I am a big biologic filter type of aquarist. I believe in the biologic method, perhaps more than could be justified in what is being practiced today by the main stream. In theory the biologic filter is the most natural way to filter water in order to break down the accumulation of nitrogen.

I favour undergravel filters; assuming that you vaccuum the gravel each week while you water change. I have heard all the negatives; about the detritus that accumulates so that you need a complete breakdown each year; that plants do not do as well in UGF; about the lack of mechanical debris removal etc. All good points. OK, I see that there is no maintenance free filter so at some point you have to do cleainng, whether each week or every year or both.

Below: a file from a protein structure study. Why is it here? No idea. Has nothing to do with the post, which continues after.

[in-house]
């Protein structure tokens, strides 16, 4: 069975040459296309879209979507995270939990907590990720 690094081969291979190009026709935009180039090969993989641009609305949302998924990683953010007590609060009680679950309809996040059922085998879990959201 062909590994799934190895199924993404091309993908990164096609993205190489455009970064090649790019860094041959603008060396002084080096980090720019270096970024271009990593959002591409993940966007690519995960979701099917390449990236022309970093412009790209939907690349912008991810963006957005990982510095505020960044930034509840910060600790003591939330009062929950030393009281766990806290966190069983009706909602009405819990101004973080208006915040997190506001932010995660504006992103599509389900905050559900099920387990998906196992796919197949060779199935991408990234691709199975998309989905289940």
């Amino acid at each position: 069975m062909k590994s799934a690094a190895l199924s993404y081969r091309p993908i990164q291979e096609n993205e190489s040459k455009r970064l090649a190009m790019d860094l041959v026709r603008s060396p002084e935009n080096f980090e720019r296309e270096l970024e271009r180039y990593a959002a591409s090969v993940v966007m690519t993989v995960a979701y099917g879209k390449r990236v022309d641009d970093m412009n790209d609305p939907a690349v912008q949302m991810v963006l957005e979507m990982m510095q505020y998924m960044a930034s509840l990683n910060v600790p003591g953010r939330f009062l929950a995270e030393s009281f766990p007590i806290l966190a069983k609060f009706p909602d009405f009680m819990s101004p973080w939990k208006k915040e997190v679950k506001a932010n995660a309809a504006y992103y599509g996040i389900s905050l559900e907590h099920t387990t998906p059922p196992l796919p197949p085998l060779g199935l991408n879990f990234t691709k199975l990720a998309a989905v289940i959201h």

It is what you prefer that will make your eventual choice. Right now I run combination undergravel filter and HOB. The HOB tube is connected to the UG tube such that the flow is down through the gravel and pulled up into the HOB. The concept that I like is that you have a large biologic source media along the bottom of the tank, why not utilize it and the enormous surface area.

OK. Caveats : you must clean the gravel each week and you should break down each year (essentially rebuild each year). Is it more work than a HOB ?; yes. Do plants thrive in the UG flow media,; perhaps.

My other preference is the HOB with high volume sponge.
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Re: Cheap Internal Box Filters or Canister?

Post by Jay0173 on Sun Mar 09, 2014 6:42 pm